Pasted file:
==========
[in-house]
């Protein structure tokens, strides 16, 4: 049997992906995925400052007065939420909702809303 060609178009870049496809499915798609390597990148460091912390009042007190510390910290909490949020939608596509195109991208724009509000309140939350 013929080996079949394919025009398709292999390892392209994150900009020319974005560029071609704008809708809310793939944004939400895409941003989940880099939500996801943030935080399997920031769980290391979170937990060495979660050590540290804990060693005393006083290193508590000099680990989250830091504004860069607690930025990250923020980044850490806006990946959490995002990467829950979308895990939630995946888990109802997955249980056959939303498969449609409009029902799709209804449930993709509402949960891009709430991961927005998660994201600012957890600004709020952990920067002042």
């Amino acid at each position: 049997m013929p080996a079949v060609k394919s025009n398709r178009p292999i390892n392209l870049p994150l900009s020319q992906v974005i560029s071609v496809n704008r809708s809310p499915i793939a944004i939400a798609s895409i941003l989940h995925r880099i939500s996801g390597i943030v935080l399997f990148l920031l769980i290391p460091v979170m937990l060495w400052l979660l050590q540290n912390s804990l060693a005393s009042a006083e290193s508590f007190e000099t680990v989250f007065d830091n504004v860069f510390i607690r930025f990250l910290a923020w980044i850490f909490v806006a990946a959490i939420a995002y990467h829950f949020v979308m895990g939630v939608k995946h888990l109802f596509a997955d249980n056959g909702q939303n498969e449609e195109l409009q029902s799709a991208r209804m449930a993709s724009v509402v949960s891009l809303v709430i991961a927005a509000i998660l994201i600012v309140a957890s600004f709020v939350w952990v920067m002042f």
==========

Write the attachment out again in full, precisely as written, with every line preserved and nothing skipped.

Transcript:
[in-house]
């Protein structure tokens, strides 16, 4: 049997992906995925400052007065939420909702809303 060609178009870049496809499915798609390597990148460091912390009042007190510390910290909490949020939608596509195109991208724009509000309140939350 013929080996079949394919025009398709292999390892392209994150900009020319974005560029071609704008809708809310793939944004939400895409941003989940880099939500996801943030935080399997920031769980290391979170937990060495979660050590540290804990060693005393006083290193508590000099680990989250830091504004860069607690930025990250923020980044850490806006990946959490995002990467829950979308895990939630995946888990109802997955249980056959939303498969449609409009029902799709209804449930993709509402949960891009709430991961927005998660994201600012957890600004709020952990920067002042």
């Amino acid at each position: 049997m013929p080996a079949v060609k394919s025009n398709r178009p292999i390892n392209l870049p994150l900009s020319q992906v974005i560029s071609v496809n704008r809708s809310p499915i793939a944004i939400a798609s895409i941003l989940h995925r880099i939500s996801g390597i943030v935080l399997f990148l920031l769980i290391p460091v979170m937990l060495w400052l979660l050590q540290n912390s804990l060693a005393s009042a006083e290193s508590f007190e000099t680990v989250f007065d830091n504004v860069f510390i607690r930025f990250l910290a923020w980044i850490f909490v806006a990946a959490i939420a995002y990467h829950f949020v979308m895990g939630v939608k995946h888990l109802f596509a997955d249980n056959g909702q939303n498969e449609e195109l409009q029902s799709a991208r209804m449930a993709s724009v509402v949960s891009l809303v709430i991961a927005a509000i998660l994201i600012v309140a957890s600004f709020v939350w952990v920067m002042f």